How we cite our quotes:
(Chorus): "Which man is to bring this evil thing about?"
(Cassandra): "You have indeed been thrown a long way off the course my oracles are running!" (1251-1252)
Here we see how the Chorus's gender stereotypes prevent them from understanding Cassandra's prophecy. They simply have no idea that a woman could plan such a horrible murder.
(Chorus): "We marvel at your tongue, at your bold mouth in vaunting such words over your husband." (Clytemnestra): "You test me like a witless woman, but I speak with a fearless heart to those who know; and whether you yourself wish to approve or to blame me, it's all the same! This is Agamemnon, my husband, but a corpse, the work of my right hand here, a just architect. This is how things are." (1399-1406)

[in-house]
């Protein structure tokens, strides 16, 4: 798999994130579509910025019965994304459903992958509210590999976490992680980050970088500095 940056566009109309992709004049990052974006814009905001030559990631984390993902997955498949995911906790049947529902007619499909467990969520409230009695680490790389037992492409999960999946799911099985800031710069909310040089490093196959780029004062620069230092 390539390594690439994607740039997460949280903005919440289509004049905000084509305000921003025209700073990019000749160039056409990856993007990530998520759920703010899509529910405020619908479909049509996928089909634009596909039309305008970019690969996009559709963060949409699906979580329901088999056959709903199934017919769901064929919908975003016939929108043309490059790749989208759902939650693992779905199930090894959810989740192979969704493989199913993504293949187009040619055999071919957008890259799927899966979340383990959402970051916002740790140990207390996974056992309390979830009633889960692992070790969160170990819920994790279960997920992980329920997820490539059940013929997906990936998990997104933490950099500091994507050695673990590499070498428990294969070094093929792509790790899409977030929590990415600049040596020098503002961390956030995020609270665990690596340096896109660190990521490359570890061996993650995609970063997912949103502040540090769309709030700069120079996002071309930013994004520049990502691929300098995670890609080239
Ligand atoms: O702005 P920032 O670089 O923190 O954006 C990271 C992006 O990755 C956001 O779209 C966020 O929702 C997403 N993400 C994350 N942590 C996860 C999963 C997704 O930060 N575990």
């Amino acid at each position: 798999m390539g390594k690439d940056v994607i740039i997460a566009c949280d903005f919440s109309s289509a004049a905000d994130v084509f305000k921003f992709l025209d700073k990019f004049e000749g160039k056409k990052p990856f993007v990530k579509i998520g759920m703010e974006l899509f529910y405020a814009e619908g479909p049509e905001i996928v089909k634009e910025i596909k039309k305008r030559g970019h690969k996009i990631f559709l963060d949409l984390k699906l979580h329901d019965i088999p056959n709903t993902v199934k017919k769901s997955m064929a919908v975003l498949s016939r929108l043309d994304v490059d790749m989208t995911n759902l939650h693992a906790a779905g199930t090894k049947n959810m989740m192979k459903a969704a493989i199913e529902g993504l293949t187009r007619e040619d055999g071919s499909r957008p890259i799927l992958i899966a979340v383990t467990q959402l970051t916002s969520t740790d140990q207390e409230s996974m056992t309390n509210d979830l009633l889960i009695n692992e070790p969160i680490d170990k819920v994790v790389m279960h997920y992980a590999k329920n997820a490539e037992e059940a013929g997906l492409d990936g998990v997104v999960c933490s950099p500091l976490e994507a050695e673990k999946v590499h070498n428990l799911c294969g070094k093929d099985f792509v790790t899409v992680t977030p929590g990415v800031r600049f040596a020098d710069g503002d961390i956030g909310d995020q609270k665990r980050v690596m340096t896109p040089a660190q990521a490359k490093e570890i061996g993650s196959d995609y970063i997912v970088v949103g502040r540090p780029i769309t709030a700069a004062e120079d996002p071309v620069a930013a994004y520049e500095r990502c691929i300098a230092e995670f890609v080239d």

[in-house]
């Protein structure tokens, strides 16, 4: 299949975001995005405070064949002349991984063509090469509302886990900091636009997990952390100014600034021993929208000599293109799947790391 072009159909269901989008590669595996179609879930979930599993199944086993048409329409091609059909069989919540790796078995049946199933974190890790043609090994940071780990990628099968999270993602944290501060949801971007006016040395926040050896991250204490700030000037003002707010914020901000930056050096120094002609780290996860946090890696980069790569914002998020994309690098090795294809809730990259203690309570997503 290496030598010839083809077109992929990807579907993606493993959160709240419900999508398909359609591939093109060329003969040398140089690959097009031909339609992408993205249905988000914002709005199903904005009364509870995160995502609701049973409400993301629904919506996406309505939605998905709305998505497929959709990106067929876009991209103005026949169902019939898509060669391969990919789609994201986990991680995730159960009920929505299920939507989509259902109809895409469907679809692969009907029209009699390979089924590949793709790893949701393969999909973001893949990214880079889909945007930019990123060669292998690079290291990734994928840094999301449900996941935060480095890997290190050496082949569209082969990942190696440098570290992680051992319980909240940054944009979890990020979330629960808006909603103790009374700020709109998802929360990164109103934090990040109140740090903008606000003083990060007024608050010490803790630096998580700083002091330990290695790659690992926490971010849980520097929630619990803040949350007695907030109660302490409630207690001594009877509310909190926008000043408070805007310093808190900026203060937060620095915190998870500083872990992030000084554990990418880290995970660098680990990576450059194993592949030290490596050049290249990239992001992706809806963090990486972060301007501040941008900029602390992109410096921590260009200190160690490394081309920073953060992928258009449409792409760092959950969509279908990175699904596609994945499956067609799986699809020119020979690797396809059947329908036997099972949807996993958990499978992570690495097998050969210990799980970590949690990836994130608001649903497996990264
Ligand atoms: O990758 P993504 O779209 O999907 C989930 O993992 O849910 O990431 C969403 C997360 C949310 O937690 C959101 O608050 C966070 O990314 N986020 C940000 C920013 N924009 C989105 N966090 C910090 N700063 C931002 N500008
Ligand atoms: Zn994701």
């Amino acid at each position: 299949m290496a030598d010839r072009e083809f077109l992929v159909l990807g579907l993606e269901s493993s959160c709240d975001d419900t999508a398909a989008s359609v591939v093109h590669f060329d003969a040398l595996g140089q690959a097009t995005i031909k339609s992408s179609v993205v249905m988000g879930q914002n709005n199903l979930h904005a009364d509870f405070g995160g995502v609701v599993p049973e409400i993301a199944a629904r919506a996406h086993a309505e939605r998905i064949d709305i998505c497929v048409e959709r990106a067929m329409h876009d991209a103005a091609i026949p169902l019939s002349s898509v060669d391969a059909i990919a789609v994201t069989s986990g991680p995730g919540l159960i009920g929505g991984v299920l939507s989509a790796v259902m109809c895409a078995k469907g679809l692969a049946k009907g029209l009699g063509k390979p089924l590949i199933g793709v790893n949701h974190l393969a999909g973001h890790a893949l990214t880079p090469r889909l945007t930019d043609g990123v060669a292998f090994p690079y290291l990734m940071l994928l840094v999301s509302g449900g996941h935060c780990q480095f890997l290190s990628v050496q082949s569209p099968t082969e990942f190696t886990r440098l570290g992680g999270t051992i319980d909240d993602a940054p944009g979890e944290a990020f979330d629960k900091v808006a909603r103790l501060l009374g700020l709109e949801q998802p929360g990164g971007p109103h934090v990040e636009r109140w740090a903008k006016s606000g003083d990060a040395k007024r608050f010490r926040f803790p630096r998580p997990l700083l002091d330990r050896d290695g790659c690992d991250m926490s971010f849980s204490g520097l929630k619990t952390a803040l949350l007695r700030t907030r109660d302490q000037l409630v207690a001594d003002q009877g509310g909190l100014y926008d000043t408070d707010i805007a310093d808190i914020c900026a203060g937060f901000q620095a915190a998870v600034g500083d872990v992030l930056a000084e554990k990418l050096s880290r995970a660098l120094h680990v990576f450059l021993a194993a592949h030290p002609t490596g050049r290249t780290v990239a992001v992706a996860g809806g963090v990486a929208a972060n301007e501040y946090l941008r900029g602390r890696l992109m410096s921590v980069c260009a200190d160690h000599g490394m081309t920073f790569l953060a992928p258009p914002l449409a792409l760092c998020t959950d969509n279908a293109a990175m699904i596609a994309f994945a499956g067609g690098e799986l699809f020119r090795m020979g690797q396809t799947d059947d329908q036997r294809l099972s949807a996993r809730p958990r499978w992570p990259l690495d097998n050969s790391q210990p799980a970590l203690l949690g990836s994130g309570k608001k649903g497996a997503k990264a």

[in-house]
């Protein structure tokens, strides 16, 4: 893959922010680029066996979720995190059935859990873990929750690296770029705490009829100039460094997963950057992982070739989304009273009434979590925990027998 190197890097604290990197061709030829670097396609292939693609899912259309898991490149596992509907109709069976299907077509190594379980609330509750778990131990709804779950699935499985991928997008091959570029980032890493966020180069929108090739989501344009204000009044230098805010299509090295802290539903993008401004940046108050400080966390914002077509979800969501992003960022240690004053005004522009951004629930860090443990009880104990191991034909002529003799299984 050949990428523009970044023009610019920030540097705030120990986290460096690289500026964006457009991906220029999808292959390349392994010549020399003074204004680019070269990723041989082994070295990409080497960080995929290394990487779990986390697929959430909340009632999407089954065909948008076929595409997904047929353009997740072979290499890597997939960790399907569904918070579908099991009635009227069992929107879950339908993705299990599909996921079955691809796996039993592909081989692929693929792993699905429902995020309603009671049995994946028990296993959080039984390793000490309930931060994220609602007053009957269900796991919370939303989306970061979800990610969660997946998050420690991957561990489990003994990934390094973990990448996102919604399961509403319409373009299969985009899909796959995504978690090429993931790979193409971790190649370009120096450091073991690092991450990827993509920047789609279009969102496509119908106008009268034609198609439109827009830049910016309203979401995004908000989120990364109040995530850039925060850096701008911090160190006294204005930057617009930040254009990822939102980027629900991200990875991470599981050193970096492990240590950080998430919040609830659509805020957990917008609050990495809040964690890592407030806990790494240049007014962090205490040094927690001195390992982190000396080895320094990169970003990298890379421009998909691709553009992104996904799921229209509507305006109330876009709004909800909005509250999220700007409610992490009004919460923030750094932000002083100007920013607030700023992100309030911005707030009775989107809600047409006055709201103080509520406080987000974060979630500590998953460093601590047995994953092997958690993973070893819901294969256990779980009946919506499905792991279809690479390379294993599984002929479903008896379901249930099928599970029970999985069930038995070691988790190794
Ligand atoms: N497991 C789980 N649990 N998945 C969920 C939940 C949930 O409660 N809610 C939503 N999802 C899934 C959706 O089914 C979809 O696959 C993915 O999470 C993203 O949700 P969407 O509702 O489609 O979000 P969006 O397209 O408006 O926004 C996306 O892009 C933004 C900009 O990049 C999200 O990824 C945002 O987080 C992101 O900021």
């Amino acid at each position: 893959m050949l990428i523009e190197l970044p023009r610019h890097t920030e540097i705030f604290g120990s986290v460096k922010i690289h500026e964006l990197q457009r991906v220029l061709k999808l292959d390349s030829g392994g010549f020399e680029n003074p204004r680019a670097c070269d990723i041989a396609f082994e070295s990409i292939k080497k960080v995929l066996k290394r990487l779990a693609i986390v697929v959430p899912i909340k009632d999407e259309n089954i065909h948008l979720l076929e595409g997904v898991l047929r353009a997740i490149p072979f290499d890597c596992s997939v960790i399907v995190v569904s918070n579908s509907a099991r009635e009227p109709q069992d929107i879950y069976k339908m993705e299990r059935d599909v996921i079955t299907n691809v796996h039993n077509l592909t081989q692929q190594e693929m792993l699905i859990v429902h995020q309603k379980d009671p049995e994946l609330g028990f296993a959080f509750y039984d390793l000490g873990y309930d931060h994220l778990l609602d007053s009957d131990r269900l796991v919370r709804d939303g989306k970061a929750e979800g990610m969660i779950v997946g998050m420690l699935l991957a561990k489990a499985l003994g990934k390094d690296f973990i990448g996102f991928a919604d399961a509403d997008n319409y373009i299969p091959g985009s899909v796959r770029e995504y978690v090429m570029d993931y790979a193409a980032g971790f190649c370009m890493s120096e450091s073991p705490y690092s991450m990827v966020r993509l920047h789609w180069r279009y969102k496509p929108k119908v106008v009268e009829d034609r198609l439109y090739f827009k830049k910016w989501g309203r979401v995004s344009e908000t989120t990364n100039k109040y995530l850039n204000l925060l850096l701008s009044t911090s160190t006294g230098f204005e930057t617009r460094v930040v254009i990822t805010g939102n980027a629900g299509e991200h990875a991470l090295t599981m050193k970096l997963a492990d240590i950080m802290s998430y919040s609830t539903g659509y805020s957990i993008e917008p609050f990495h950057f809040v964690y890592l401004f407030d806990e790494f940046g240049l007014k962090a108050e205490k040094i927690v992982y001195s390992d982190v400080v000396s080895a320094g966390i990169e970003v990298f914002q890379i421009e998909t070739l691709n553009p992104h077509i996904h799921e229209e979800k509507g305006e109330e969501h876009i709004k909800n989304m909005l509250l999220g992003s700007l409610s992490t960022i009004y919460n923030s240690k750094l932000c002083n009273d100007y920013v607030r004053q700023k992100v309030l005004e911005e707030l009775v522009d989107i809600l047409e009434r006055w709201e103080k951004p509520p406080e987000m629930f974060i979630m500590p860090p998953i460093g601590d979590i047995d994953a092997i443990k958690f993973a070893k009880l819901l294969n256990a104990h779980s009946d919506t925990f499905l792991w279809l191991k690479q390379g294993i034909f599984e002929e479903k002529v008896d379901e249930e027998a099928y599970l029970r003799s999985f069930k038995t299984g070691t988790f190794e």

In this exchange, the Chorus is still clearly dumbfounded that a woman could have carried out such a fearsome act as Clytemnestra did in killing her husband. But look at Clytemnestra's words in response. Does she argue against these cultural assumptions, or reinforce them? Doesn't it kind of seem like Clytemnestra is saying, "Don't treat me like a woman," as if she were something else? What do you make of this?
(Chorus): "Oh for a fate without excessive pain
and not long-watchful by the bed,
to come and bring to us quickly
the sleep which never ends, now that our most kind guardian
has been brought down in death
much through a woman; by woman too his life was lost." (1448-1454)
Once again, the Chorus seems really, really upset that Agamemnon was killed by a woman. In fact, it disturbs them so much that they wish for death. Do you think they would have the same response if Agamemnon had been murdered by a man?